Laboratory of John O’Brien, PhD
Visual adaptation, electrical synapses, synaptic plasticity, vision, zebrafish genetics, signal transduction
The vertebrate visual system provides one of our primary interfaces with the environment and is endowed with absolutely amazing capabilities. It detects and encodes highly complex features of the surrounding world, such as the type in this sentence, and seamlessly delivers information to the brain at an incredible rate to produce perceptions that guide our behavior. Furthermore, it can accomplish this task over a billion-fold range of light intensities. In the broadest sense, my research seeks to understand how the visual system accomplishes this.
My lab applies techniques of cell and molecular biology, genetics, and physiology to understand the mechanisms of synaptic communication in retinal neurons and in particular the mechanisms of plasticity of electrical synapses. Electrical synapses, composed of gap junctions, are key components of neural circuitry throughout the CNS. Nowhere is this more apparent than in the vertebrate retina, where electrical synapses play critical roles in all classes of neurons. These roles include reducing noise at photoreceptor synapses, establishing receptive field sizes of many neurons, coordinating firing of spiking neurons, and establishing oscillations in neural networks. These functions are closely controlled during light adaptation, influencing the sensitivity and resolution of the retina, and accounting for a large part of the network plasticity.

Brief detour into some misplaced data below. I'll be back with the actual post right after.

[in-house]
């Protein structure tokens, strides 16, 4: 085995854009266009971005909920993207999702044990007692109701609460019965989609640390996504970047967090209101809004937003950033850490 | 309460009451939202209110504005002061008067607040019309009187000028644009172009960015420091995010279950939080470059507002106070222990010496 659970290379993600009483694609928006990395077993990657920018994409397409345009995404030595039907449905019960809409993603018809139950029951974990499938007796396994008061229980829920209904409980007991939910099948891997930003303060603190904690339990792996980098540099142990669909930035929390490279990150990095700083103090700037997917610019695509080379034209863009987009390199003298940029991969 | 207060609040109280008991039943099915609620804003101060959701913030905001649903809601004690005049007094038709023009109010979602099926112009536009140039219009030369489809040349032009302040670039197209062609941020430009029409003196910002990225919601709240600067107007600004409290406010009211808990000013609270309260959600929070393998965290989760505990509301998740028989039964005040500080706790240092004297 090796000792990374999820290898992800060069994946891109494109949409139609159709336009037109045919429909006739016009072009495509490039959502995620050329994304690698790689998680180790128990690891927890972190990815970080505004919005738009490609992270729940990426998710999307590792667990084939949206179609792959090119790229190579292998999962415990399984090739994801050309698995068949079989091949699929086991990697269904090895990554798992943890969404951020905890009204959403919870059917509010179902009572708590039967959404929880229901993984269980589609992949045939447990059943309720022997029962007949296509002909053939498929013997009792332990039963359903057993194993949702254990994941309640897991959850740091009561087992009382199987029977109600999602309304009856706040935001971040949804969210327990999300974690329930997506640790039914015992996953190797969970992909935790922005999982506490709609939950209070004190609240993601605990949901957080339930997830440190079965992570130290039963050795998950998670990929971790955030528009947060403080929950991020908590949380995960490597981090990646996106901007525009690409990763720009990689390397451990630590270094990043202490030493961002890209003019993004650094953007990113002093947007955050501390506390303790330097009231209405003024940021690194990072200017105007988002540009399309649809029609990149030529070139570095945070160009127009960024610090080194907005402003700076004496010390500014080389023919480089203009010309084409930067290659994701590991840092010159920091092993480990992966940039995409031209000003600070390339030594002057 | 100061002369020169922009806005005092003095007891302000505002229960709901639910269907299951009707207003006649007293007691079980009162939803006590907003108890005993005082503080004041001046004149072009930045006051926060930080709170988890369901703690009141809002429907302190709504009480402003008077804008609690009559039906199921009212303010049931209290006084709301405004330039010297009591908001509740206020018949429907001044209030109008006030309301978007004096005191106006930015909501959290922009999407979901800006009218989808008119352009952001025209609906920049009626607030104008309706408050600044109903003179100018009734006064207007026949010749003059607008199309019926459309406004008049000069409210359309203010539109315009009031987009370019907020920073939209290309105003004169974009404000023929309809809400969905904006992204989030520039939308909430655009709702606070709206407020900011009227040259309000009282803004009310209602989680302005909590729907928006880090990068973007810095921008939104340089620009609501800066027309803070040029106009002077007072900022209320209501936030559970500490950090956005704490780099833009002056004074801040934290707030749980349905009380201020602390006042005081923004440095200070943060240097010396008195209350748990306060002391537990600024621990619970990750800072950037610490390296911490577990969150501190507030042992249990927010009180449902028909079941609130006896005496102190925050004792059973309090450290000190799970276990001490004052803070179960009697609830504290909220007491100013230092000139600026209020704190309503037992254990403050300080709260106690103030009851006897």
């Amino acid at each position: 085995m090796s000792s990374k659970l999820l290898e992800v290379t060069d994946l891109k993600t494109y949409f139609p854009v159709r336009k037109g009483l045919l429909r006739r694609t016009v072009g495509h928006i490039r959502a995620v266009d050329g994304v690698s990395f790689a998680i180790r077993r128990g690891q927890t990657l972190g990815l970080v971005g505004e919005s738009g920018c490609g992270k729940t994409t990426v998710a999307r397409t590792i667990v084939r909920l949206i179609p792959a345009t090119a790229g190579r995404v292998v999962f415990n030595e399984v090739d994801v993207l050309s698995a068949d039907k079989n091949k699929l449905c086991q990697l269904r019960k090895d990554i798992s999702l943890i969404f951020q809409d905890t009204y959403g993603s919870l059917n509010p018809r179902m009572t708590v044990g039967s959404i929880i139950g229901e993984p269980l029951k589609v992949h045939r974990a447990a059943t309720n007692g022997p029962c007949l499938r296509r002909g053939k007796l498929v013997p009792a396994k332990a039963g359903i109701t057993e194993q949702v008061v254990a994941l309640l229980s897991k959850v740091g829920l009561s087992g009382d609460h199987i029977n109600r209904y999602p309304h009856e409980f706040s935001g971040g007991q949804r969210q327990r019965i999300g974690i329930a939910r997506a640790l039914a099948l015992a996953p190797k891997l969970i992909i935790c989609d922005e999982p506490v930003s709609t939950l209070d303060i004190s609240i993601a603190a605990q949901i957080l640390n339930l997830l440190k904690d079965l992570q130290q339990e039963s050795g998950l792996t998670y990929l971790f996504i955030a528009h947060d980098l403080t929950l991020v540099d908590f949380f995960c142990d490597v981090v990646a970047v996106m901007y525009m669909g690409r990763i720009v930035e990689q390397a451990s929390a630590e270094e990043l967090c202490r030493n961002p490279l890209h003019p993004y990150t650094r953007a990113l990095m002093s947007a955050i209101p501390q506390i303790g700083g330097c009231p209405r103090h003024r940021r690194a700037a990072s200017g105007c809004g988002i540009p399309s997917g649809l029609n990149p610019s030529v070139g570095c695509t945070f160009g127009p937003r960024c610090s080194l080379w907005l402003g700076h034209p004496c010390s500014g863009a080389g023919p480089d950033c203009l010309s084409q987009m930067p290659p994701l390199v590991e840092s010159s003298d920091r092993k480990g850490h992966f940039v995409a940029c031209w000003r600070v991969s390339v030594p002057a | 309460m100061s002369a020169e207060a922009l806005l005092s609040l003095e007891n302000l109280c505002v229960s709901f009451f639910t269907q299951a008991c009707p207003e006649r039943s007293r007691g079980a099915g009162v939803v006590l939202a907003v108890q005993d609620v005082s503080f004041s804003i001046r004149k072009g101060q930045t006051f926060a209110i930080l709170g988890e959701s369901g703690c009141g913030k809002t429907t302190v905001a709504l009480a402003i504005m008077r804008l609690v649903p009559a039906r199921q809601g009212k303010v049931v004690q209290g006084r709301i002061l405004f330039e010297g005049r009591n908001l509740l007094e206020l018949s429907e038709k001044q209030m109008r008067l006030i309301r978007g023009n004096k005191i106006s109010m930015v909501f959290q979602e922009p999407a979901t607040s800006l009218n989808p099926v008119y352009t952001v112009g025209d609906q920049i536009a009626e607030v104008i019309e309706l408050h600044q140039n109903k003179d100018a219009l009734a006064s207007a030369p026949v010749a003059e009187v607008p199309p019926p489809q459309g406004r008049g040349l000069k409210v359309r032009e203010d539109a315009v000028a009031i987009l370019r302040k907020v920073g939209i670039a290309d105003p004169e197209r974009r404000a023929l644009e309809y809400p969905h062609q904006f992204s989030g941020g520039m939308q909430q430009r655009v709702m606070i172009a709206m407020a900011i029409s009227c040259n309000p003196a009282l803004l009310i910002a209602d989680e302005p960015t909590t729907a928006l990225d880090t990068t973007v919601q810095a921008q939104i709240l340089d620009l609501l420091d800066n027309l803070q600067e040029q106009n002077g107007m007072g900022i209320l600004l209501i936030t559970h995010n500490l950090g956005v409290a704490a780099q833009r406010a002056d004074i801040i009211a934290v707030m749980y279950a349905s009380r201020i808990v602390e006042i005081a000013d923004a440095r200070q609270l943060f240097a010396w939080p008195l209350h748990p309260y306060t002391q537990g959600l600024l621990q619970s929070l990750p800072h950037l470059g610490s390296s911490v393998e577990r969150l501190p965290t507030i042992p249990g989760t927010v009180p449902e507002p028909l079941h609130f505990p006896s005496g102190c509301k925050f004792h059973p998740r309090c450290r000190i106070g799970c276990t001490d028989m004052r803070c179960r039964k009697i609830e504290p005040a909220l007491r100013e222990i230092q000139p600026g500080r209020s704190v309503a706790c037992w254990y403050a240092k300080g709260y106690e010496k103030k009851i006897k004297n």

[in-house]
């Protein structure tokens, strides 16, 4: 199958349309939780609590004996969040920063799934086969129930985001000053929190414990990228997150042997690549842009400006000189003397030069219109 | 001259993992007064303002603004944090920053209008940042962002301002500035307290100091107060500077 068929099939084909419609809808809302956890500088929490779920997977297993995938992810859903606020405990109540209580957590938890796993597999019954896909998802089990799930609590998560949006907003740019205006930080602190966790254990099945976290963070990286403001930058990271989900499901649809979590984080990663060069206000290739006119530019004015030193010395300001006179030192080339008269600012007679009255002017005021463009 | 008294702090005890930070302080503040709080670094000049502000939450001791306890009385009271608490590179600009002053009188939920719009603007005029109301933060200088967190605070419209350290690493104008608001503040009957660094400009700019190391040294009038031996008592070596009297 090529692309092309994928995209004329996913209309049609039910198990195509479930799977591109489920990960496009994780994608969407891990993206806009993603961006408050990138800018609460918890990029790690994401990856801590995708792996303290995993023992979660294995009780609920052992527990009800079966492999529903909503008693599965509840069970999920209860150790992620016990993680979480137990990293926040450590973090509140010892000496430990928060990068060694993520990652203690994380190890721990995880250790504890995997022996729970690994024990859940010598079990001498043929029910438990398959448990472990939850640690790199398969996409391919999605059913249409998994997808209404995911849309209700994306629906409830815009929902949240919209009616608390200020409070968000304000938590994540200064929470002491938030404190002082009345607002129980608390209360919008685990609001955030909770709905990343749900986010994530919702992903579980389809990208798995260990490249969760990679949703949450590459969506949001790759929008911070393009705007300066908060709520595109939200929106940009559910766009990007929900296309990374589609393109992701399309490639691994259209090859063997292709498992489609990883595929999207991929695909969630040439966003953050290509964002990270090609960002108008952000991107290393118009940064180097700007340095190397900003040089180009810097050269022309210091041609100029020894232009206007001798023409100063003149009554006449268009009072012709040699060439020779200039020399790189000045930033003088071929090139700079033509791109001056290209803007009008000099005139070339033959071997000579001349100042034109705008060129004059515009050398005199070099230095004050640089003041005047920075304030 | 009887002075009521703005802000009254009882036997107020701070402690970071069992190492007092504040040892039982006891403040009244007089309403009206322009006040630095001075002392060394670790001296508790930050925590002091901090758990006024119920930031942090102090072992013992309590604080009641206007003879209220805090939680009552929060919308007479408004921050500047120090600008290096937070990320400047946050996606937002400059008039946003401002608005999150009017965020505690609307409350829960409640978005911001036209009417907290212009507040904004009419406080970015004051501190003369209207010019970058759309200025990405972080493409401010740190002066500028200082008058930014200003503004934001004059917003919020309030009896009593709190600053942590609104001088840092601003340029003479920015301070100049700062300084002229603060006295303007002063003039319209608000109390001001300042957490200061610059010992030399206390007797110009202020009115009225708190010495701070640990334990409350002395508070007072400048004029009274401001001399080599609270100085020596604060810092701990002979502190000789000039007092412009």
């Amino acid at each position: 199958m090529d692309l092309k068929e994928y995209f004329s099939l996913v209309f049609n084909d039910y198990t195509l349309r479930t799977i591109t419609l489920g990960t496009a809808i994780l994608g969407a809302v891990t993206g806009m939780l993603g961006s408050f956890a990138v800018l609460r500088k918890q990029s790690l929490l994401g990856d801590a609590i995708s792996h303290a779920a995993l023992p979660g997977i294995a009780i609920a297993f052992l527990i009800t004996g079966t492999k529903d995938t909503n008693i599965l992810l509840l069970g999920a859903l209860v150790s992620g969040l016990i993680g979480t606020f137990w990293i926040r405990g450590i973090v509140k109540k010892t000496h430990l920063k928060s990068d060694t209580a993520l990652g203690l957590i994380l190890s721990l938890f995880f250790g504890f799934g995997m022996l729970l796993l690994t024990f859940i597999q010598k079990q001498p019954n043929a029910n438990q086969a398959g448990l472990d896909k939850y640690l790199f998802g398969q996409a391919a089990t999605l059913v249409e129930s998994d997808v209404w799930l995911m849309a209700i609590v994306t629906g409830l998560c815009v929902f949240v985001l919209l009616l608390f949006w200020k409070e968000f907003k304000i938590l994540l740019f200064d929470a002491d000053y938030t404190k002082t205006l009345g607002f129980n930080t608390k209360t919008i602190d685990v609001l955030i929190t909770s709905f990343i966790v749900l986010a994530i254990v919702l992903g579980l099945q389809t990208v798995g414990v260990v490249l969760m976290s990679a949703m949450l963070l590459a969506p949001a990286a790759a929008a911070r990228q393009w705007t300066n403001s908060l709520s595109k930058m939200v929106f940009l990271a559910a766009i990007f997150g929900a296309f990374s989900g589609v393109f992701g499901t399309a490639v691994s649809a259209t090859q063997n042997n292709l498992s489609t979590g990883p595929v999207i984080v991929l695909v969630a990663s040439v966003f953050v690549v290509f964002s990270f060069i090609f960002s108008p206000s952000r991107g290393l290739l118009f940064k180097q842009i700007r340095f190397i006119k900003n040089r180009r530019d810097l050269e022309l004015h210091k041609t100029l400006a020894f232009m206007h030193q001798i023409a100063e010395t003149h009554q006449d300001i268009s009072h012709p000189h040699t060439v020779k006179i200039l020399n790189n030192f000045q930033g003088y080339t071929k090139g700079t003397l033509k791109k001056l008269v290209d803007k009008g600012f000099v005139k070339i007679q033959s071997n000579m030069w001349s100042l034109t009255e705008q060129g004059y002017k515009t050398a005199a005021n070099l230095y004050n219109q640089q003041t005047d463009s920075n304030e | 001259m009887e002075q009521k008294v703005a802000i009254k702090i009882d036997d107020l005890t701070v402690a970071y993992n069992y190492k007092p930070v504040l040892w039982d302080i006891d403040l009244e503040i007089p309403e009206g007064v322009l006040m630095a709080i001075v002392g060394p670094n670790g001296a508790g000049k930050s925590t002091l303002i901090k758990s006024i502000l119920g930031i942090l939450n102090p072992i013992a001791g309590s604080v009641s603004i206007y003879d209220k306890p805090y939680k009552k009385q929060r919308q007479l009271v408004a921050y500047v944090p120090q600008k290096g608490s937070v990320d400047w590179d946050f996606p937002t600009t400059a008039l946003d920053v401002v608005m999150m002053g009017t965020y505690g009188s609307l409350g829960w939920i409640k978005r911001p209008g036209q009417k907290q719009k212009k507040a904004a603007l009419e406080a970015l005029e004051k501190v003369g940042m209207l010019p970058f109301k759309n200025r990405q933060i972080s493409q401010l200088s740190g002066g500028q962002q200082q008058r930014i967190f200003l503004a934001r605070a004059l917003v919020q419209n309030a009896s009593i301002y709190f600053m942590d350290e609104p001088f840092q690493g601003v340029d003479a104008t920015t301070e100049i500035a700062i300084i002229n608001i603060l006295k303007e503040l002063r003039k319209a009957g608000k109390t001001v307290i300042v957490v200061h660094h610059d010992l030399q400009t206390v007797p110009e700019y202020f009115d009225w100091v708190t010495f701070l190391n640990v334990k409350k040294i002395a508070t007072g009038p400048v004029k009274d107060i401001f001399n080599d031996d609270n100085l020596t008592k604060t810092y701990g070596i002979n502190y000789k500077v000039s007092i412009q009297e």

My lab has revealed many of the molecular mechanisms that control plasticity of electrical synapses in the retina. Through in vitro and cell culture work, we have shown that phosphorylation of Connexin 36 controls its coupling, and that this mechanism controls an order of magnitude change in coupling in retinal neurons (Figure 1). Using antibodies we developed that recognize the critical regulatory phosphorylation sites of Cx36, we have been able to map out the signaling pathways that control coupling in AII amacrine cells (Figure 2) and photoreceptors. We use a variety of in vitro and animal model systems and are using zebrafish and mouse genetics to develop new models to study the functional significance of electrical synapses and the molecular mechanisms of their plasticity in the retina and elsewhere in the central nervous system.
Figure 1 – AII
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